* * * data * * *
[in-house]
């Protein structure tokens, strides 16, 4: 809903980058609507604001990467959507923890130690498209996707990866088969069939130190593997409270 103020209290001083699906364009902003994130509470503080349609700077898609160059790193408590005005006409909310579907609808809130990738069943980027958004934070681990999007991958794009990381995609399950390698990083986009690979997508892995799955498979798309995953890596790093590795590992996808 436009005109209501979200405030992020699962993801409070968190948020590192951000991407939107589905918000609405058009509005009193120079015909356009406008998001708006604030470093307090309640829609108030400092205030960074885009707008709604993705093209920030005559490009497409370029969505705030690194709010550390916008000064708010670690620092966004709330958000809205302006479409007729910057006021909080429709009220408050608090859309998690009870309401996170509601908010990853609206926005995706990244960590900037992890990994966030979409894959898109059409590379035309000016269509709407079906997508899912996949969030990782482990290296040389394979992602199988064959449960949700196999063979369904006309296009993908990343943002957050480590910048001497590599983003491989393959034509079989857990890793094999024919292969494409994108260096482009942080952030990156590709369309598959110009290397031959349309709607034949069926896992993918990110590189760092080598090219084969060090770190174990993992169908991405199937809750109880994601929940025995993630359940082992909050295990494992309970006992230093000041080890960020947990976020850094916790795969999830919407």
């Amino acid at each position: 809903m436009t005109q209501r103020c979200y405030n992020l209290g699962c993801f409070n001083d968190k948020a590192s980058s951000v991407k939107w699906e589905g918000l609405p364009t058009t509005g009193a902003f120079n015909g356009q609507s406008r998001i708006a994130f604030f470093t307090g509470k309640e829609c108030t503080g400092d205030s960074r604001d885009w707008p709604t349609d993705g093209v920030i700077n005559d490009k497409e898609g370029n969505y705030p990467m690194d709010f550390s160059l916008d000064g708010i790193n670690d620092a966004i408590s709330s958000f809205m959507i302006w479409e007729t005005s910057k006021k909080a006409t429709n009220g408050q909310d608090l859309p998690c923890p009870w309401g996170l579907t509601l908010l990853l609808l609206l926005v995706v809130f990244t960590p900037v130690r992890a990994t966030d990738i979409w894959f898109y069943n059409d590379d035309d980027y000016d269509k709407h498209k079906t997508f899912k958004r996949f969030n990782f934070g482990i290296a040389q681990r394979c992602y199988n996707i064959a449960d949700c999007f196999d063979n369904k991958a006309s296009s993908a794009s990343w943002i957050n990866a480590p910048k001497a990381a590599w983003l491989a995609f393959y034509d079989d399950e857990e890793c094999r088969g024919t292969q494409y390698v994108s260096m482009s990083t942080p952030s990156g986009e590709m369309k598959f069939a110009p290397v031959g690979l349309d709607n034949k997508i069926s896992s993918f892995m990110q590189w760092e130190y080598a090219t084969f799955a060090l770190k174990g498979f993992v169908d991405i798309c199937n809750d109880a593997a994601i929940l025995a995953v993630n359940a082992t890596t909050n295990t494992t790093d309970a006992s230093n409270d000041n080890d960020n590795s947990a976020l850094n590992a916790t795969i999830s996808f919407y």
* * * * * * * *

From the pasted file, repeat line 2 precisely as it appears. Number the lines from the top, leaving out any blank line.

């Protein structure tokens, strides 16, 4: 809903980058609507604001990467959507923890130690498209996707990866088969069939130190593997409270 103020209290001083699906364009902003994130509470503080349609700077898609160059790193408590005005006409909310579907609808809130990738069943980027958004934070681990999007991958794009990381995609399950390698990083986009690979997508892995799955498979798309995953890596790093590795590992996808 436009005109209501979200405030992020699962993801409070968190948020590192951000991407939107589905918000609405058009509005009193120079015909356009406008998001708006604030470093307090309640829609108030400092205030960074885009707008709604993705093209920030005559490009497409370029969505705030690194709010550390916008000064708010670690620092966004709330958000809205302006479409007729910057006021909080429709009220408050608090859309998690009870309401996170509601908010990853609206926005995706990244960590900037992890990994966030979409894959898109059409590379035309000016269509709407079906997508899912996949969030990782482990290296040389394979992602199988064959449960949700196999063979369904006309296009993908990343943002957050480590910048001497590599983003491989393959034509079989857990890793094999024919292969494409994108260096482009942080952030990156590709369309598959110009290397031959349309709607034949069926896992993918990110590189760092080598090219084969060090770190174990993992169908991405199937809750109880994601929940025995993630359940082992909050295990494992309970006992230093000041080890960020947990976020850094916790795969999830919407």